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FAO Experts Say China Able to Contain Bird Flu

Experts from the United Nations Food and Agriculture Organization (FAO) said in Kunming Friday that China is able to contain the bird flu outbreak, since the measures taken by local governments following the outbreak were "timely and appropriate."

Xu Ji, assistant FAO representative to China, made this remark to local officials after he and Laurence Gleeson, another FAO expert, completed a four-day inspection in southwest China's Yunnan Province and the Guangxi Zhuang Autonomous Region.

"I am greatly impressed by the timely and standard measures taken by the Guangxi and Yunnan governments," said Xu. "Various departments in Guangxi and Yunnan cooperated in their concerted efforts to handle the bird flu outbreak."

He added, "And the compensation measures taken by local governments have won support and understanding from local farmers. This is very important in the efforts to prevent the epidemic spreading."

The FAO experts toured Chenggong County Friday morning, and visited the Yunnan Tropical and Subtropical Animal Virus Diseases Laboratory. About 145,000 fowls were slaughtered in Chenggong after it reported cases of bird flu Feb. 4.

Gleeson, an FAO consultant and senior animal diseases expert, said local governments had taken quick measures to kill all the poultry within a 3-km radius of each site infected with bird flu.

Such measures were very important for keeping the H5N1 virus from being transmitted to more poultry and birds, and that was what the FAO recommended, said Gleeson.

"The emergency measures the government is taking will help people regain their confidence in eating chickens, and restore the business of the poultry-raising industry," he said, adding that he hoped that local governments would continue their monitoring and supervision of the areas infected with bird flu, with special focus on birds and people entering and leaving those areas.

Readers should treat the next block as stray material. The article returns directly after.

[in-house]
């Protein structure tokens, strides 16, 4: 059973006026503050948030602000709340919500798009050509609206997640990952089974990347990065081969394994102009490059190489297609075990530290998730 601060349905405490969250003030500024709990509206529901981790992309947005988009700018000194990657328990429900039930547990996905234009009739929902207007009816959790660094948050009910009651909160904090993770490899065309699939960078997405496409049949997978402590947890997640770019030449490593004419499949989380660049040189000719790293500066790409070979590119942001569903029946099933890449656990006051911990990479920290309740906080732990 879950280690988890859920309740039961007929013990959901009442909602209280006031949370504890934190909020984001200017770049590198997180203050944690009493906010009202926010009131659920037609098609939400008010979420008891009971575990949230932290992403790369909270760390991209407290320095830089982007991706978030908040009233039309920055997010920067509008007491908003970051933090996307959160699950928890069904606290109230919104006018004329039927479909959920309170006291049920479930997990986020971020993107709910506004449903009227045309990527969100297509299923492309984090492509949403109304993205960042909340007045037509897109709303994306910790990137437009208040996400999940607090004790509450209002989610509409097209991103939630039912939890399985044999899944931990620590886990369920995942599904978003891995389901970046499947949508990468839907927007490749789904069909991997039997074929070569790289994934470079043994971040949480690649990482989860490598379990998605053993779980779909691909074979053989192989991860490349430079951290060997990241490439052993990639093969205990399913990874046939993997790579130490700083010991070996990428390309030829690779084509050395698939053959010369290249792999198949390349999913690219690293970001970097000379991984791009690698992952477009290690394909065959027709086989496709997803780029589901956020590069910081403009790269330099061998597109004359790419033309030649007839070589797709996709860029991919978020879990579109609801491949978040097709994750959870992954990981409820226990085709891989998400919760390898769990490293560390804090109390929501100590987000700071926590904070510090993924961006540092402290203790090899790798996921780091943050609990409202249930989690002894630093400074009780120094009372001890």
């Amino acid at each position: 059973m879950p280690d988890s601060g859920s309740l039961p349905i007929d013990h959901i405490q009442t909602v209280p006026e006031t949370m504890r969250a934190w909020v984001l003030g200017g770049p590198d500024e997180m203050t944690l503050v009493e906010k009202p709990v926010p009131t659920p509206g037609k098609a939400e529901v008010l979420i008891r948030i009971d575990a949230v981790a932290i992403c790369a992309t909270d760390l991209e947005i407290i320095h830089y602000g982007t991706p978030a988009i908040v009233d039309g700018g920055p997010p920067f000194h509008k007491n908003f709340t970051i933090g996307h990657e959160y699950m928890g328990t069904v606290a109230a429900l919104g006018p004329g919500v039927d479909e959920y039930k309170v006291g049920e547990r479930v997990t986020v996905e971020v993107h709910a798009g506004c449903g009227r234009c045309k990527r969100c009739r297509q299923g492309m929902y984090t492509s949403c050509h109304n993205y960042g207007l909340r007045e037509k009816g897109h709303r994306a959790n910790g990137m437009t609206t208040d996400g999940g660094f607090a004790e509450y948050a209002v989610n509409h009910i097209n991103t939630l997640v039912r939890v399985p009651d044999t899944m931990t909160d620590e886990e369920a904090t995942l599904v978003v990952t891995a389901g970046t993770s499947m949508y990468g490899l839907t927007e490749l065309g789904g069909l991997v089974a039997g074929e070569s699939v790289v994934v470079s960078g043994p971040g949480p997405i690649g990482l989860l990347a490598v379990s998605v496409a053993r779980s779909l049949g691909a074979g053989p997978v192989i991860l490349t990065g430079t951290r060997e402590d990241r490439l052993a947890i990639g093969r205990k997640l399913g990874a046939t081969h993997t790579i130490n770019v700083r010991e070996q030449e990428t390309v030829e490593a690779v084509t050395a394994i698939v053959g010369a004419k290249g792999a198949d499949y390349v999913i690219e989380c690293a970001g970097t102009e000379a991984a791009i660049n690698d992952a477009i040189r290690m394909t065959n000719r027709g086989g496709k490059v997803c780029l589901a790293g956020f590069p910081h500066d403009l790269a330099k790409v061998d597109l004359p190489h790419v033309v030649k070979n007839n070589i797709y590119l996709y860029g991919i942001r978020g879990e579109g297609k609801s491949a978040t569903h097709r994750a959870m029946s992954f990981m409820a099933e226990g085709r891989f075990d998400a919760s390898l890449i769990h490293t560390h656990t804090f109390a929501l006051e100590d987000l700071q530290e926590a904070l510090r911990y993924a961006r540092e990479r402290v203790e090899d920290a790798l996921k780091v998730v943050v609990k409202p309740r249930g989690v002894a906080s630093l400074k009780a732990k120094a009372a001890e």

The two experts learned in detail about the technical training and sample test procedures in the animal virus disease lab after they investigated the culling and vaccinating of local poultry, and related compensation work.

"They have accomplished a lot in the diagnosis of the disease," said Gleeson.

"The procedure of their assessment and the equipment they used met the international standards," he said. "The technologies they used are also internationally published."

This is the first time for the FAO to send experts to bird flu-affected areas in China since the first case of highly pathogenic avian influenza was reported in Guangxi on Jan. 27.

To date, confirmed or suspected cases of the deadly H5N1 strain of bird flu have been reported in 16 provinces, municipalities and autonomous regions on the Chinese mainland, but with no new suspected cases reported over the past four days, according to the Ministry of Agriculture.
(Xinhua News Agency February 21, 2004)

China Tells WHO, FAO Its Bird Flu Situation
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